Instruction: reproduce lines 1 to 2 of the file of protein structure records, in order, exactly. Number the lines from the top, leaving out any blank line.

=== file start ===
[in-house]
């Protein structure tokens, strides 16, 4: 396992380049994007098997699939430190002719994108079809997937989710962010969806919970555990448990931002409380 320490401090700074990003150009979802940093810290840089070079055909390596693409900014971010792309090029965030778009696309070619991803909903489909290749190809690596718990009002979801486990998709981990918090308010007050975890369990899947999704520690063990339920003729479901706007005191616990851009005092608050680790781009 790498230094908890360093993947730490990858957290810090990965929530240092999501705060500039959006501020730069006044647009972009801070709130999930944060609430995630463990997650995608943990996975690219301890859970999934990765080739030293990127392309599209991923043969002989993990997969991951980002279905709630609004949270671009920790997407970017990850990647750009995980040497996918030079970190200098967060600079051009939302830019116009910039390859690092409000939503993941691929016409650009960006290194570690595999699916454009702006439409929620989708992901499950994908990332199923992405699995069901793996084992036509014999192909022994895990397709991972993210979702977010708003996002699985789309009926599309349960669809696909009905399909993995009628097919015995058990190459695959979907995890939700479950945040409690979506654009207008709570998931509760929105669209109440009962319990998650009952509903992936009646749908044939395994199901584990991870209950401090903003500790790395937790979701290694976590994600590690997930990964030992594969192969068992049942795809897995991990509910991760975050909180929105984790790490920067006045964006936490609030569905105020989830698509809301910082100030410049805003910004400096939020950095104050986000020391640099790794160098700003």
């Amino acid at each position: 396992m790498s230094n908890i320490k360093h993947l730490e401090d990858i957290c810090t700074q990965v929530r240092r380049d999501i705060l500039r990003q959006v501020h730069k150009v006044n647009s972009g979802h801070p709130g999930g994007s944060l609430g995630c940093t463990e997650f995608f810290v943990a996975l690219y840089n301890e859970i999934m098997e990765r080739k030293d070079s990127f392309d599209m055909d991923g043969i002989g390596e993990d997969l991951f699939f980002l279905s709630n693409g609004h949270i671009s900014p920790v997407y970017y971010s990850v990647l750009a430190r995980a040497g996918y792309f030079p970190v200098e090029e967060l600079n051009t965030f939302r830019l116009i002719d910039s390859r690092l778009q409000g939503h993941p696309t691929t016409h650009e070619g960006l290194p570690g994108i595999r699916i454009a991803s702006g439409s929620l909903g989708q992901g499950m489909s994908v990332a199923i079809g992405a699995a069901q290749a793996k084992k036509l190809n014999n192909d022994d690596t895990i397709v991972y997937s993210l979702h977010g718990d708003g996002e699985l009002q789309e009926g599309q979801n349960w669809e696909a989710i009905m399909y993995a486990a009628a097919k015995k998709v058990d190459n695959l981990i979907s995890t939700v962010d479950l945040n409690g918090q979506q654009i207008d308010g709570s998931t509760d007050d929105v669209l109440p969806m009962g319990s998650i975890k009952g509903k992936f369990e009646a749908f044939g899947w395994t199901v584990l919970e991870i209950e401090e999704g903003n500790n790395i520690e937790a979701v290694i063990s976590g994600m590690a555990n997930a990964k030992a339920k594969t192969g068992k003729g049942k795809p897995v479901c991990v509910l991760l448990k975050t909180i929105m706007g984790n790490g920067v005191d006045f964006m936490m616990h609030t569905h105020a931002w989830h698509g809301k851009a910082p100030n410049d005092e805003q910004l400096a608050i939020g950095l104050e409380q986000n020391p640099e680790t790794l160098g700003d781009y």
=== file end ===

[in-house]
């Protein structure tokens, strides 16, 4: 396992380049994007098997699939430190002719994108079809997937989710962010969806919970555990448990931002409380 320490401090700074990003150009979802940093810290840089070079055909390596693409900014971010792309090029965030778009696309070619991803909903489909290749190809690596718990009002979801486990998709981990918090308010007050975890369990899947999704520690063990339920003729479901706007005191616990851009005092608050680790781009 790498230094908890360093993947730490990858957290810090990965929530240092999501705060500039959006501020730069006044647009972009801070709130999930944060609430995630463990997650995608943990996975690219301890859970999934990765080739030293990127392309599209991923043969002989993990997969991951980002279905709630609004949270671009920790997407970017990850990647750009995980040497996918030079970190200098967060600079051009939302830019116009910039390859690092409000939503993941691929016409650009960006290194570690595999699916454009702006439409929620989708992901499950994908990332199923992405699995069901793996084992036509014999192909022994895990397709991972993210979702977010708003996002699985789309009926599309349960669809696909009905399909993995009628097919015995058990190459695959979907995890939700479950945040409690979506654009207008709570998931509760929105669209109440009962319990998650009952509903992936009646749908044939395994199901584990991870209950401090903003500790790395937790979701290694976590994600590690997930990964030992594969192969068992049942795809897995991990509910991760975050909180929105984790790490920067006045964006936490609030569905105020989830698509809301910082100030410049805003910004400096939020950095104050986000020391640099790794160098700003």